Low-fiber diets stress the importance of avoiding fruits, vegetables, and even dairy. If you also are lactose-intolerant, substituting milk in favor of rice or soy will help diminish gas and diarrhea.  You also should check food labels on certain products, such as yogurt, cereal and some drinks have added fiber. Foods with 1 gram or less of fiber are appropriate.

2. The Gluten-Free Diet

Gluten is a protein that allows flour to have a stretchy texture and helps it stick together. It can be found in many grains such as wheat, barley, spelt and rye. Gluten actually damages intestines for people with celiac disease or people who are incapable of digesting gluten. People who are sensitive or intolerant to gluten also have IBS symptoms. To reduce symptoms, sticking to a gluten-free diet is advisable.

Instead of eating bread, you can feel full after eating lentils or quinoa as a staple. Rice is a very common grain that does not contain any gluten. Some pastas and breads with little or no gluten are on the market and replace gluten with oat, rice or almond flour.

3. The Low-Fat Diet

Foods that are high in fat are usually low in fiber, which causes problems with people suffering from constipation. Fatty foods particularly worsen the IBS symptoms of both constipation and diarrhea. High-fat foods include fried food, sugary treats, and cream. Instead of indulging in a big plate of nachos or gulping down a milkshake, increasing your consumption of lean meat, fruits, vegetables and whole grains can help keep your digestion functioning normally.

Wrapping Up

There are three reliable, specific diets outline above. The combined nutrients with the foods specifically targeting vital intestinal functioning will help you live your best life pain-free. Nothing is worse than your bowels obstructing your day and impeding you from normal functions because of pain and uncomfortable bowel movements. While medication is a surefire way to manage IBS, sticking to a diet that best suits you can ease your worries of IBS symptoms.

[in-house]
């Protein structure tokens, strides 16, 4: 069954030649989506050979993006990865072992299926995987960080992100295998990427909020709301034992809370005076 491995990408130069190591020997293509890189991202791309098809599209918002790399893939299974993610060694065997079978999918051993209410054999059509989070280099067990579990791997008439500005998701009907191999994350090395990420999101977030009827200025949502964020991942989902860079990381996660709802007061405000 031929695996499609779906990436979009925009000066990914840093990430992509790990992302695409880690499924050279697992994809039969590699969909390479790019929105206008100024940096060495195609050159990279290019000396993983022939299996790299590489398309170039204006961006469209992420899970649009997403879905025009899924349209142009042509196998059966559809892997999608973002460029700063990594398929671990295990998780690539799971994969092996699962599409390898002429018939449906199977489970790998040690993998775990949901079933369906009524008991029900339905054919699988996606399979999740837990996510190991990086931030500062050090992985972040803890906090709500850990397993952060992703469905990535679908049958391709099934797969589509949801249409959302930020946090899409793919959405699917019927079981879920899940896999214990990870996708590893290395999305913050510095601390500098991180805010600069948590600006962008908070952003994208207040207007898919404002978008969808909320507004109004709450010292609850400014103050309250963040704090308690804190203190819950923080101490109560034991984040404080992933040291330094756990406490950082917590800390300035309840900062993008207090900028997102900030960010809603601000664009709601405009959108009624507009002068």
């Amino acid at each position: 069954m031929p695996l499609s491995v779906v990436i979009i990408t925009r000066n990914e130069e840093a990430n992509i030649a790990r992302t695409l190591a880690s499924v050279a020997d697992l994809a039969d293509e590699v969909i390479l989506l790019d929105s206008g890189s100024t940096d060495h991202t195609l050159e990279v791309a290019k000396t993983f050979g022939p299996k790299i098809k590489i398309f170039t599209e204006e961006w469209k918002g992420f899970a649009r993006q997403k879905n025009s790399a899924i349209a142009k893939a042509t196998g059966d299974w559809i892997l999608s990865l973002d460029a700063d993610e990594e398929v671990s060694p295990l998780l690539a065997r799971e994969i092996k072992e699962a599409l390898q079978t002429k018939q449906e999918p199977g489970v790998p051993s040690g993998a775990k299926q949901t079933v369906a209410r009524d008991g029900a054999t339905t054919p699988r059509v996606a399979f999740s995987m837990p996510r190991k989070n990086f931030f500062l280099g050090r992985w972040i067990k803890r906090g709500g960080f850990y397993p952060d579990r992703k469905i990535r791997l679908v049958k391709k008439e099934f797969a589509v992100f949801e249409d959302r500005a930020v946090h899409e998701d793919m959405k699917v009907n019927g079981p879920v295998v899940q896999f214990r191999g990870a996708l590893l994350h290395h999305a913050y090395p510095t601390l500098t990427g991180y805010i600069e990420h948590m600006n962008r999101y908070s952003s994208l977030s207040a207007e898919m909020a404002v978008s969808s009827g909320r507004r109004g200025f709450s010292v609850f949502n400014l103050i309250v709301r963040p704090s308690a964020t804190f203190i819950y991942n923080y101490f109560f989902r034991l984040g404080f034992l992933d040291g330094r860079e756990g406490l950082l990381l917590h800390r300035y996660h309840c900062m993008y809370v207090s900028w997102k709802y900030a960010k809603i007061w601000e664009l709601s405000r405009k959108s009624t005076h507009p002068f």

Can Eating Yogurt Help IBS?

Can Eating Yogurt Help IBS?

IBS or Irritable Bowel Syndrome is estimated to affect anywhere from 10 to 15 percent of the American population but only a fraction will seek a diagnosis or treatment. The exact cause of IBS is unknown but it is a disorder that affects the large intestine, also known as the colon. Researchers suspect that it may be caused by faulty communication between the brain and intestinal tract. IBS occurs when muscles lining the small intestine do not contract and relax in a coordinated manner. Symptoms include stomach pain and cramping, constipation, diarrhea, gas, bloating, food intolerance, changes in bowel movements and depression. Some will find that changing their diet will help manage their diet but many will take medication to get their symptoms under control. Recently, studies have shown that eating yogurt that has probiotics can possibly help get symptoms of IBS under control. Continue reading to learn more.

What are Probiotics?

Although bacteria have often been associated with being detrimental to your health, probiotics are a type live “good” bacteria and yeast that are good for you health, especially your digestive system. Probiotics are thought to keep you healthy by replacing the “good” bacteria in your body. This is especially important after taking antibiotics, as probiotics can help replace them. They can also help restore a balance to your digestive tract by balancing your “good” and “bad” bacteria. There are two main types of probiotics, Lactobacillus and Bifidobacterium. Lactobacillus is the more common type of probiotic that can help people with diarrhea and people who are lactose intolerant. You can find the min yogurts. Bifidobacterium is found in dairy products and are believed to help ease symptoms of IBS. Research also indicates that taking probiotics may also be helpful for skin conditions, urinary and vaginal health, oral health, allergies, and colds.